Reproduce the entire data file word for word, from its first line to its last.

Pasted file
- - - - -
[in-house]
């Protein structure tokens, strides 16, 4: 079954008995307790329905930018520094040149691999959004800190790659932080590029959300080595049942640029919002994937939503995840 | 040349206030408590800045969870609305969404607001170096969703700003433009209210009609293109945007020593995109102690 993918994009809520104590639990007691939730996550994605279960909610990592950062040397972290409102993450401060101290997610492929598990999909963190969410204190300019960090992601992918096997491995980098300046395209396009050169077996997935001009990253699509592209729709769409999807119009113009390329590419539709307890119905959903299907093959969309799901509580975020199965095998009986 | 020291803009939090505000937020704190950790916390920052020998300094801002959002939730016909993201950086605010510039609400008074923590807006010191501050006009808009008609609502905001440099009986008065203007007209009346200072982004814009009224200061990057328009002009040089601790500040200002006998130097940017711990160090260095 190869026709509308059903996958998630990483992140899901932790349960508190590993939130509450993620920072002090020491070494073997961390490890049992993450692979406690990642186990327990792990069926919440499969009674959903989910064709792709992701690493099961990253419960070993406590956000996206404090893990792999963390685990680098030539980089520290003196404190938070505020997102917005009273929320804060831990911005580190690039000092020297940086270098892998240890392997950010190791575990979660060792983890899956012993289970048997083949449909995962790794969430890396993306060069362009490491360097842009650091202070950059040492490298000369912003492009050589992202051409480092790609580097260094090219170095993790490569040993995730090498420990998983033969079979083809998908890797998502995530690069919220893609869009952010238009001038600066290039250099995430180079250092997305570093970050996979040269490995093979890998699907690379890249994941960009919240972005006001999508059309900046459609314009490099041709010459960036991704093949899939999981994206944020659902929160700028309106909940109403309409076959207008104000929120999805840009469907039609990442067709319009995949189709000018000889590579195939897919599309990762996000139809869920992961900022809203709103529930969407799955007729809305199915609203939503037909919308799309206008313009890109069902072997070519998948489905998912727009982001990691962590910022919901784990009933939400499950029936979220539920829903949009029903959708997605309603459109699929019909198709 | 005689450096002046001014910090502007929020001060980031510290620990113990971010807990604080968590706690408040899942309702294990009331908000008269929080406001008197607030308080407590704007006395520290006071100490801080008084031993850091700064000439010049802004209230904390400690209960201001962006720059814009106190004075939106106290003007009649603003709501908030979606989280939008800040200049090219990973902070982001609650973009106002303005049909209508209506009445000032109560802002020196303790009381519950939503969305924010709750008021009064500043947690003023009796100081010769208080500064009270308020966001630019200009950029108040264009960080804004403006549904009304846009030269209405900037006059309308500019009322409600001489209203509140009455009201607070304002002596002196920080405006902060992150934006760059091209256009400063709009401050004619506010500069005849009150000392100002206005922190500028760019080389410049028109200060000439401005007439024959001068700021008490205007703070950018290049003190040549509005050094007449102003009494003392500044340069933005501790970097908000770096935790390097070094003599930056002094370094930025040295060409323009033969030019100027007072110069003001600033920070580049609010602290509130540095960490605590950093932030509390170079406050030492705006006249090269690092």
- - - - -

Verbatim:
[in-house]
């Protein structure tokens, strides 16, 4: 079954008995307790329905930018520094040149691999959004800190790659932080590029959300080595049942640029919002994937939503995840 | 040349206030408590800045969870609305969404607001170096969703700003433009209210009609293109945007020593995109102690 993918994009809520104590639990007691939730996550994605279960909610990592950062040397972290409102993450401060101290997610492929598990999909963190969410204190300019960090992601992918096997491995980098300046395209396009050169077996997935001009990253699509592209729709769409999807119009113009390329590419539709307890119905959903299907093959969309799901509580975020199965095998009986 | 020291803009939090505000937020704190950790916390920052020998300094801002959002939730016909993201950086605010510039609400008074923590807006010191501050006009808009008609609502905001440099009986008065203007007209009346200072982004814009009224200061990057328009002009040089601790500040200002006998130097940017711990160090260095 190869026709509308059903996958998630990483992140899901932790349960508190590993939130509450993620920072002090020491070494073997961390490890049992993450692979406690990642186990327990792990069926919440499969009674959903989910064709792709992701690493099961990253419960070993406590956000996206404090893990792999963390685990680098030539980089520290003196404190938070505020997102917005009273929320804060831990911005580190690039000092020297940086270098892998240890392997950010190791575990979660060792983890899956012993289970048997083949449909995962790794969430890396993306060069362009490491360097842009650091202070950059040492490298000369912003492009050589992202051409480092790609580097260094090219170095993790490569040993995730090498420990998983033969079979083809998908890797998502995530690069919220893609869009952010238009001038600066290039250099995430180079250092997305570093970050996979040269490995093979890998699907690379890249994941960009919240972005006001999508059309900046459609314009490099041709010459960036991704093949899939999981994206944020659902929160700028309106909940109403309409076959207008104000929120999805840009469907039609990442067709319009995949189709000018000889590579195939897919599309990762996000139809869920992961900022809203709103529930969407799955007729809305199915609203939503037909919308799309206008313009890109069902072997070519998948489905998912727009982001990691962590910022919901784990009933939400499950029936979220539920829903949009029903959708997605309603459109699929019909198709 | 005689450096002046001014910090502007929020001060980031510290620990113990971010807990604080968590706690408040899942309702294990009331908000008269929080406001008197607030308080407590704007006395520290006071100490801080008084031993850091700064000439010049802004209230904390400690209960201001962006720059814009106190004075939106106290003007009649603003709501908030979606989280939008800040200049090219990973902070982001609650973009106002303005049909209508209506009445000032109560802002020196303790009381519950939503969305924010709750008021009064500043947690003023009796100081010769208080500064009270308020966001630019200009950029108040264009960080804004403006549904009304846009030269209405900037006059309308500019009322409600001489209203509140009455009201607070304002002596002196920080405006902060992150934006760059091209256009400063709009401050004619506010500069005849009150000392100002206005922190500028760019080389410049028109200060000439401005007439024959001068700021008490205007703070950018290049003190040549509005050094007449102003009494003392500044340069933005501790970097908000770096935790390097070094003599930056002094370094930025040295060409323009033969030019100027007072110069003001600033920070580049609010602290509130540095960490605590950093932030509390170079406050030492705006006249090269690092």